Literature for Europe? leading scholars from around Europe reflect on the role played by literature, and by the study of literature, in the constant re-negotiation and re-construction of cultural identities in Europe implied by the accession to the European Union, in the early years of the twenty-first century, of fifteen new member states, with the accession of a number of Balkan states impending, and Turkey waiting in the wings, while at the same time transatlantic relations of the EU to the USA are hotly debated, in politics as in culture, China and India awake as economic giants, and globalization is upon us. At the same time, two of the earliest signatories to the treaties eventually leading to the European Union rejected a proposal for a European Constitution, and linguistic, religious, and ethnic dividing lines show even in some of Europe’s oldest nation states. How do literary texts, genres, and forms, thinking about them and teaching them, respond to and shape ongoing processes of European self-understanding in our era of globalization? The volume seeks to answer these questions by charting key developments in a number of fields crucial to the emergence of a European common literary “space”: literature and cultural value systems, literature and cultural memory, literary history, translation, the impact of the new media and the information age on matters of literature and identity, and the impact of the postcolonial.
Literature for Europe? is a thought-provoking
tour d’horizon of cutting-edge developments in the relationship between literary studies and “the matter of Europe,” and suggesting an exciting agenda for literary studies in Europe. It will be of interest to everyone working in European studies and/or European literature.
Theo D’haen: Introduction
Models for European Literature Pascale Casanova: European Literature: Simply a Higher Degree of Universality?
Vladimir Biti: Toward a Literary Community?
Françoise Meltzer: What is Wrong with National Literature Departments?
Sigrid Weigel: On the “Topographical Turn”: Concepts of Space in Cultural Studies and
Kulturwissenschaften: A Cartographic Feud
Thomas Claviez: What is a European? Letters from a European Americanist
Kristian Van Haesendonck: From Atavism to Creolization: “Europeanness” in Contemporary Caribbean Discourse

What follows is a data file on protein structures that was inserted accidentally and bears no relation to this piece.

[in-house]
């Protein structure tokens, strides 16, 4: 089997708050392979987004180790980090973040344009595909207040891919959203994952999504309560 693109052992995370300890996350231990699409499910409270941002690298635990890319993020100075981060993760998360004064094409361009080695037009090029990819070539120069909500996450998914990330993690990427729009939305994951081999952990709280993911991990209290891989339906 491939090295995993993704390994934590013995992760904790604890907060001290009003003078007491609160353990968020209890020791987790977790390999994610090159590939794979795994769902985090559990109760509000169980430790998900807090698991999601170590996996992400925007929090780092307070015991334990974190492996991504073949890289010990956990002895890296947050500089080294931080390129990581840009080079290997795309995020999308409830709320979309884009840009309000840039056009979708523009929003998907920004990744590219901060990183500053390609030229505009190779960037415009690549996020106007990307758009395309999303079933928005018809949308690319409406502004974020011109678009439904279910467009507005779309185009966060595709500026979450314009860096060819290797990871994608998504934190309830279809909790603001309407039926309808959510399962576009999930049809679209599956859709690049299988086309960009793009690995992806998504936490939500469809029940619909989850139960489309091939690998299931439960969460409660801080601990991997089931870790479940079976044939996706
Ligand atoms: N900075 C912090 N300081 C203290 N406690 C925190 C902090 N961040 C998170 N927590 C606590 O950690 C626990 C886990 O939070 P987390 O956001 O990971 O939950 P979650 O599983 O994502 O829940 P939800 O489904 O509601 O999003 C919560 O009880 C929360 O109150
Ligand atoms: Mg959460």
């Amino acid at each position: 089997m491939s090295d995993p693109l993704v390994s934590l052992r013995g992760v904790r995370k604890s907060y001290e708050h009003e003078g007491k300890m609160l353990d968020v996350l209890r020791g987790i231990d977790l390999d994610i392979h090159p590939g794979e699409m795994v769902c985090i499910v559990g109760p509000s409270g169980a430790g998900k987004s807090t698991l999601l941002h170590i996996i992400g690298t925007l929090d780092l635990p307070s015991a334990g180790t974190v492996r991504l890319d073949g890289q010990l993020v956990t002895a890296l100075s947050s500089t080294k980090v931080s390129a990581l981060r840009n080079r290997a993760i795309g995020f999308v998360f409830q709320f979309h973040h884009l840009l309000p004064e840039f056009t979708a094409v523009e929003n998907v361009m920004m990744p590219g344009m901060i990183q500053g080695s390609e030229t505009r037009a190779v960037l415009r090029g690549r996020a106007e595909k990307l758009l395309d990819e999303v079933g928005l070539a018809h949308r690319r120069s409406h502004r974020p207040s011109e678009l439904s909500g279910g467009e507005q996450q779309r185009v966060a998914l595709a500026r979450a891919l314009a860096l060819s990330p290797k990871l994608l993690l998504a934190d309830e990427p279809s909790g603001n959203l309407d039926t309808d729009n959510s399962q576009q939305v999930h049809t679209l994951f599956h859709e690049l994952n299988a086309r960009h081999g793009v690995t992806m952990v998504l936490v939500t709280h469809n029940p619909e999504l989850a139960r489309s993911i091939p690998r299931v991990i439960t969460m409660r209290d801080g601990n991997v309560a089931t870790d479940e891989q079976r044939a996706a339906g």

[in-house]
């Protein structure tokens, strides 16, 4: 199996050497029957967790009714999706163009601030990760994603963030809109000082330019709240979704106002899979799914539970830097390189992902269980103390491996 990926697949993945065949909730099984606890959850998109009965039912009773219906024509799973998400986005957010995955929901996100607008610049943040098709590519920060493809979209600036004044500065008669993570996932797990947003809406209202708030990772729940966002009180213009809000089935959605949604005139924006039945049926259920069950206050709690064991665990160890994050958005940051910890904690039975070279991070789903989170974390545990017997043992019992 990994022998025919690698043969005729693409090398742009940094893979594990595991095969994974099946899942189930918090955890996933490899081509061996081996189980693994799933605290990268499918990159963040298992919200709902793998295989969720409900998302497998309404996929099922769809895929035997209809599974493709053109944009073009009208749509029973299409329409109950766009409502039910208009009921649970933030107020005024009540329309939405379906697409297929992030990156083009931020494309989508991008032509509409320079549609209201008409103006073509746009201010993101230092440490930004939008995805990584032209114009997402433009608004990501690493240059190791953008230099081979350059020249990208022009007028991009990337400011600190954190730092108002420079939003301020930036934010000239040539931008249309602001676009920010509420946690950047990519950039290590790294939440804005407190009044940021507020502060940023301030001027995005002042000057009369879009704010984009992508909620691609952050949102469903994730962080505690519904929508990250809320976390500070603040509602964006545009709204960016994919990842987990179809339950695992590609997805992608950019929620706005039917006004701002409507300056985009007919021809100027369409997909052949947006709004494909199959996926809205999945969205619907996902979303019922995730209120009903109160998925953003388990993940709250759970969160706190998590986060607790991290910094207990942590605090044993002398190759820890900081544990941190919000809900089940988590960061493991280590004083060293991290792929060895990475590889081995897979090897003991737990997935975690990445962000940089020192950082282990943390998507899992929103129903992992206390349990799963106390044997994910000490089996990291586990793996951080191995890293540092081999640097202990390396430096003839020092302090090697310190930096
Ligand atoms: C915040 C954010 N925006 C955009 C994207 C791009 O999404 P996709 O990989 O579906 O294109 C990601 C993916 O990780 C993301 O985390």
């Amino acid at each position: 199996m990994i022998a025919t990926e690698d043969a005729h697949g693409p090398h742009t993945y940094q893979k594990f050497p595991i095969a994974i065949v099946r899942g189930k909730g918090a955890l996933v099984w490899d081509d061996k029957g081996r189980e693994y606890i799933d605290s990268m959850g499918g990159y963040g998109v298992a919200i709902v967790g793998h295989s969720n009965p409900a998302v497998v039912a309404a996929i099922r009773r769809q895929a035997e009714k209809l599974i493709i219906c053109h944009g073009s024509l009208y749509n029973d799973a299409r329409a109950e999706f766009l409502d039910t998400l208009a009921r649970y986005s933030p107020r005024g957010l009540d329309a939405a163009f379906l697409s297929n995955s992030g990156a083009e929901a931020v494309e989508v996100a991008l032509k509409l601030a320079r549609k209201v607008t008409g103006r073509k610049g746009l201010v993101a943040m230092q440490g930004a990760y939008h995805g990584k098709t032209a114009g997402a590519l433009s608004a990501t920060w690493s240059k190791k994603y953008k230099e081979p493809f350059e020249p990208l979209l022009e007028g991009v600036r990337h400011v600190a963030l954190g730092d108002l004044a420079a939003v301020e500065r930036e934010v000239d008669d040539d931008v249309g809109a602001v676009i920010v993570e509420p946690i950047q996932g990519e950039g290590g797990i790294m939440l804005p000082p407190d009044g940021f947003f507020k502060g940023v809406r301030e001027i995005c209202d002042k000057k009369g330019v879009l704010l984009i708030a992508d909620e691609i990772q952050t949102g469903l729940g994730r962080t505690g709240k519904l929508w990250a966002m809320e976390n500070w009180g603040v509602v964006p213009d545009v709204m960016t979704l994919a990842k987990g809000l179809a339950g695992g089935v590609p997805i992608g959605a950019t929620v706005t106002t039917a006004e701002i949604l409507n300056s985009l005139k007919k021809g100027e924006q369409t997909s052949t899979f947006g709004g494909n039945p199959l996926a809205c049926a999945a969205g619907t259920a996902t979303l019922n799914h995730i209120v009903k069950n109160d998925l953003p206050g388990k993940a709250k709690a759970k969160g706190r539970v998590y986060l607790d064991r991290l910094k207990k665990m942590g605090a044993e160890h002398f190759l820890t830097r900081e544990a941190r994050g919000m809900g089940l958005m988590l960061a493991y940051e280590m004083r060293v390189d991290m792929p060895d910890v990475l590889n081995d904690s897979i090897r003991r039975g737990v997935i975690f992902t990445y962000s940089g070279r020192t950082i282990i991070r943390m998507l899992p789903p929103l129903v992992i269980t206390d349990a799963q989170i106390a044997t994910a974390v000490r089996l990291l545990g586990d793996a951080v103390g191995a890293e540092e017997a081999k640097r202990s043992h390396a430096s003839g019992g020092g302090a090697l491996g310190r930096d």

Ottmar Ette: European Literature(s) in the Global Context: Literatures for Europe
Robert J.C. Young: English and the Language of Others
Satu Gröndahl: Multicultural or Multilingual Literature: A Swedish Dilemma?
Stephanos Stephanides: Turning East
The Cultural Work of Memory in European Literature John Neubauer: Voices from Exile: A Literature for Europe?
Mara Cambiaghi: A Gentleman Writer and His Sister: The Alternative Worlds of Beppe and Marisa Fenoglio
Gerhard Fischer: Writing
ex patria: W.G. Sebald and the Construction of a Literary Identity
Christoph Parry: Constructing European Identity in Fiction: Three Strategies
Wiljan van den Akker and Gillis Dorleijn: Did we Stop Reading Poetry? An Optimistic Approach to Cultural Pessimism
José M. González García: Spanish Literature and the Recovery of Historical Memory
Lisbeth Stenberg: Marginalization and Paradoxes of Identity Formation
Anne Heith: Europeanization and Regional Particularity: The Northern Lights Route and the Writings of Bengt Pohjanen
Helena Bodin: Byzantine Literature for Europe? From Karelia to Istanbul with the Swedish Modernist Poet Gunnar Ekelöf
Nagihan Haliloğlu: Memories of the City: The Metropole as Significant Other in Elif Şafak’s
Flea Palace and Orhan Pamuk’s
Istanbul Reet Sool: On Literary Amnesia: Facing the Future
Monica Spiridon: Literature and the Symbolic Engineering of the European Self